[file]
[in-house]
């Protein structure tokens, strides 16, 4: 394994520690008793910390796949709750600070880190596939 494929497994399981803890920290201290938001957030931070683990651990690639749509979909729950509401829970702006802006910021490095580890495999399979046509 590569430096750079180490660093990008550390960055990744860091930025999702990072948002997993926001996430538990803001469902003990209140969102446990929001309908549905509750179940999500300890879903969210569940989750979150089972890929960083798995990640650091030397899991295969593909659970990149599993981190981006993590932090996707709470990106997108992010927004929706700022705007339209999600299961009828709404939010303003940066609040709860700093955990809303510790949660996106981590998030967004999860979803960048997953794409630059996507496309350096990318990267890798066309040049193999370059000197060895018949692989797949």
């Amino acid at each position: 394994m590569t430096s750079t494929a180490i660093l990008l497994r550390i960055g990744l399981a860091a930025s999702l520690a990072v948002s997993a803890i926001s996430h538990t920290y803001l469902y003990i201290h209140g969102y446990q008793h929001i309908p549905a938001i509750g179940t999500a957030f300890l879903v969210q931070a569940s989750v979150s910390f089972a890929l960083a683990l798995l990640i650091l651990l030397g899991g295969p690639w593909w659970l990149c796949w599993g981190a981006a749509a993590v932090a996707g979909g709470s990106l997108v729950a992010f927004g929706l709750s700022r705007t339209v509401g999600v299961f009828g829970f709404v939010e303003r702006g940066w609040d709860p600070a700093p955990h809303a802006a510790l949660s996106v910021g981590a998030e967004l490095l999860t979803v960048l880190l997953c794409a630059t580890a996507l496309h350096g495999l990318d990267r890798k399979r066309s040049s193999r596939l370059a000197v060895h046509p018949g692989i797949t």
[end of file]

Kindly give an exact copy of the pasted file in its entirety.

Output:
[in-house]
């Protein structure tokens, strides 16, 4: 394994520690008793910390796949709750600070880190596939 494929497994399981803890920290201290938001957030931070683990651990690639749509979909729950509401829970702006802006910021490095580890495999399979046509 590569430096750079180490660093990008550390960055990744860091930025999702990072948002997993926001996430538990803001469902003990209140969102446990929001309908549905509750179940999500300890879903969210569940989750979150089972890929960083798995990640650091030397899991295969593909659970990149599993981190981006993590932090996707709470990106997108992010927004929706700022705007339209999600299961009828709404939010303003940066609040709860700093955990809303510790949660996106981590998030967004999860979803960048997953794409630059996507496309350096990318990267890798066309040049193999370059000197060895018949692989797949």
């Amino acid at each position: 394994m590569t430096s750079t494929a180490i660093l990008l497994r550390i960055g990744l399981a860091a930025s999702l520690a990072v948002s997993a803890i926001s996430h538990t920290y803001l469902y003990i201290h209140g969102y446990q008793h929001i309908p549905a938001i509750g179940t999500a957030f300890l879903v969210q931070a569940s989750v979150s910390f089972a890929l960083a683990l798995l990640i650091l651990l030397g899991g295969p690639w593909w659970l990149c796949w599993g981190a981006a749509a993590v932090a996707g979909g709470s990106l997108v729950a992010f927004g929706l709750s700022r705007t339209v509401g999600v299961f009828g829970f709404v939010e303003r702006g940066w609040d709860p600070a700093p955990h809303a802006a510790l949660s996106v910021g981590a998030e967004l490095l999860t979803v960048l880190l997953c794409a630059t580890a996507l496309h350096g495999l990318d990267r890798k399979r066309s040049s193999r596939l370059a000197v060895h046509p018949g692989i797949t």